Editor's note: This article was published in Grand Traverse Scene magazine's Summer I 2019 issue. Pick up a free copy at area hotels, visitor's centers, chambers of commerce or at the Record-Eagle building on Front Street. Click here to read GT Scene in its entirety online.

There are among us masters in capturing the synergy of water and earth. Their hand-built watercraft are works of art and labors of love reflecting true passion for nature.

Dan Burton crafts strip-wood canoes, kayaks, standup paddleboards and dinghies at his St. James Boat Shop on Beaver Island, a stone’s throw from Paradise Bay. The carpenter learned the art of creating watercraft from the shop’s original owner, Bill Freese, a watercraft builder renowned nationwide for his expertise.

Burton has built his beauties for the last 15 years from cherry and hardwoods grown on the island. Trees find their way to the carpenter by word of mouth, often when damaged by storms or removed for construction. Hardwoods add weight to boats, Burton said, making them stronger and more durable. The watercraft artist dries and mills the wood on the island before fulfilling the trees’ destiny.

“It’s rewarding taking a tree and turning it into a canoe or kayak,” he said. “I can never reproduce anything because of the grain.”

Custom, fully functional canoes are Burton’s bestsellers. Each requires about 300 hours of work and cost from $5,200 to $6,200. But Burton doesn’t let the market dictate his artistic inclinations.

“Most of the time I’m building whatever I’m in the mood for,” he said. “Then I put it up for sale.”

Burton’s crafts navigate waters far and wide — from Michigan to the Atlantic and Pacific oceans. “I can’t think where they’re not,” he said.

Jason Thelen is the barefoot builder of Little Bay Boards in Petoskey. The carpenter is a direct descendant of Chief Petosegay (Petoskey), founder of the community. Kinship with nature seems to be in Thelen’s DNA.

“I grew up on lakes in northern Michigan with nature around us,” he said. “It all means something to us.”

Thelen built his first paddleboard in 2012 for his young daughter — and then built another. It turned family days at the lake into a business.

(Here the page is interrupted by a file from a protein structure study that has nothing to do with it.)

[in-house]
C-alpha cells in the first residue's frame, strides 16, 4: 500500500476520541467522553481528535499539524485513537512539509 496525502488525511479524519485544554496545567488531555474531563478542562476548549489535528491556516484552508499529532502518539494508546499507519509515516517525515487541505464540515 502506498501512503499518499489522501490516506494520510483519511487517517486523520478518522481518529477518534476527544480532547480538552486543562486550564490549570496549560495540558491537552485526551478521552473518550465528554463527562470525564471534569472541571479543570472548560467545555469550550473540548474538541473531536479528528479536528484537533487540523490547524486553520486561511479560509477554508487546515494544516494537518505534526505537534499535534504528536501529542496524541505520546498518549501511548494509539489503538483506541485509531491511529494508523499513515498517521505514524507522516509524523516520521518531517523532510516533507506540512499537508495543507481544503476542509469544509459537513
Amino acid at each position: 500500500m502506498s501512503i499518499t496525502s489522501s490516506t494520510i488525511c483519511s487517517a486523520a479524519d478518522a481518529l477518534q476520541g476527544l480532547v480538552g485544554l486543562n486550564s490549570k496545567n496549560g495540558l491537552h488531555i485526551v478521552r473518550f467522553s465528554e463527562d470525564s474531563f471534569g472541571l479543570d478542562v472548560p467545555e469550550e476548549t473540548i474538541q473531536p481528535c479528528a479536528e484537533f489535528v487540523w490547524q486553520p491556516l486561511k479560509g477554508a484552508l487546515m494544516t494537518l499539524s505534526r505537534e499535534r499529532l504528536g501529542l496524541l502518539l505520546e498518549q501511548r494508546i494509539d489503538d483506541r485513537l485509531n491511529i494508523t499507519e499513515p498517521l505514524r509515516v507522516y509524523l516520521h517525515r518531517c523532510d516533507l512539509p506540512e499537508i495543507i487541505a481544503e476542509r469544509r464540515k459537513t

“I couldn’t take one to the beach without talking about it all day,” he said.

Like Burton, Thelen turned to an expert for design guidance. He consulted Paul Jensen, the man who perfected the craft of building hollow, wooden surfboards. Jensen’s advice helped Thelen fine tune his boards for freshwater performance.

Thelen’s wooden, lightweight hollow-core boards make an artistic splash with their intricate inlaid designs. But their beauty is more than “skin deep.” Thelen said when founding Little Bay Boards he attempted to set a more eco-friendly standard for the industry. Most wood used in his boards is reclaimed or from sustainably forested sources. His local source located in Boyne Falls has produced sustainably forested products for 110 years — long before it became a trend. Thelen uses no chemical processes or polyurethane foam in production.

His custom, one-of-a-kind boards are designed to accommodate a client’s height, weight, ability and desired activity. He invests as many as 100 hours in a custom board. Prices start at $2,600. Thelen devotes focused attention to each project and to date has crafted more than 130 boards.

“Every one is the most important,” he said.

There’s a motto at Traverse City’s Old Mission Boat Company which sells standup paddleboard kits to the DIY-minded: “If you can put together IKEA furniture, you can put together one of our boats.”

The Jankowski father-and-son operation sells wooden paddleboard kits and offers guided construction classes for those who want the satisfaction of merging with waves on a board they’ve crafted with their own hands. They plan to soon expand the wooden watercraft line, adding kits for small sailboats, rowboats and kayaks.

Al Jankowski, an expert boat builder, marine surveyor and avid sailor, runs the shop, teaches classes and prototypes designs. Son Kurt is a naval architect working in the Pacific Northwest where he designs ferries and barges.

Kurt’s affinity for building small boats began in his youth. His maiden inland sea voyage was to Beaver Island — and he hasn’t looked back.

Al’s experience in teaching a paddleboard building class for a competitor exposed the need for a simpler, more easily assembled kit.

“By the time they made it to the stage of varnishing, they were burned out,” Kurt said.

The two launched the enterprise in 2014 with their signature standup paddleboard. (Boards used beyond swim areas are deemed vessels by the U.S. Coast Guard.) They patented a wave-patterned joint and developed their Liquid Stitch™ technique for speeding up construction.

“In 10 hours you can have a full boat in front of you,” Kurt said. “It keeps people pumped up.”

“The Boardman” 14-foot standup paddleboard kit costs $1,239 and includes all materials needed to build a board suitable for all skill levels. Kits consist of interlocking pieces of marine grade mahogany plywood and everything else, from epoxy to sandpaper. All the builder needs are a hand saw, clamps, a tape measure — and a passion for connecting to the natural world.

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